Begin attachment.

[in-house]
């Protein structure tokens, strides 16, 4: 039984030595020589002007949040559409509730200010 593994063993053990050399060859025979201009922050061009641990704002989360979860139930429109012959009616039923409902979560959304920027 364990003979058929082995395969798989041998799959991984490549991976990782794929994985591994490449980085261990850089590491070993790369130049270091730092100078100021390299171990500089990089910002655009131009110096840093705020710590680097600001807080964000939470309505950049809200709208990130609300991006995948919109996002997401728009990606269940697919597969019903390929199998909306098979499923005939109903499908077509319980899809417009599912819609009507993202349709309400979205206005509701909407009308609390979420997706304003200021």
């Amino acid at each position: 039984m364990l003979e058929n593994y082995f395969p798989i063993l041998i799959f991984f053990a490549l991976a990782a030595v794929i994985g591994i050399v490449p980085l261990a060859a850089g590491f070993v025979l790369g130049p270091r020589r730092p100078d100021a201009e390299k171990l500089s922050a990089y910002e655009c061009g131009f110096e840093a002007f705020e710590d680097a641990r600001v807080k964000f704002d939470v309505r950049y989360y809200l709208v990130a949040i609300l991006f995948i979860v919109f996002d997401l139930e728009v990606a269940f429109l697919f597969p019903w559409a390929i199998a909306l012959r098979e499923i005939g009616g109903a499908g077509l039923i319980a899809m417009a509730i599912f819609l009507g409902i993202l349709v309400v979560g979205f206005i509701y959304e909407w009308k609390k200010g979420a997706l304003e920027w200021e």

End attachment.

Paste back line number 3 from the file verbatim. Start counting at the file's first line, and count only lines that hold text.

């Amino acid at each position: 039984m364990l003979e058929n593994y082995f395969p798989i063993l041998i799959f991984f053990a490549l991976a990782a030595v794929i994985g591994i050399v490449p980085l261990a060859a850089g590491f070993v025979l790369g130049p270091r020589r730092p100078d100021a201009e390299k171990l500089s922050a990089y910002e655009c061009g131009f110096e840093a002007f705020e710590d680097a641990r600001v807080k964000f704002d939470v309505r950049y989360y809200l709208v990130a949040i609300l991006f995948i979860v919109f996002d997401l139930e728009v990606a269940f429109l697919f597969p019903w559409a390929i199998a909306l012959r098979e499923i005939g009616g109903a499908g077509l039923i319980a899809m417009a509730i599912f819609l009507g409902i993202l349709v309400v979560g979205f206005i509701y959304e909407w009308k609390k200010g979420a997706l304003e920027w200021e």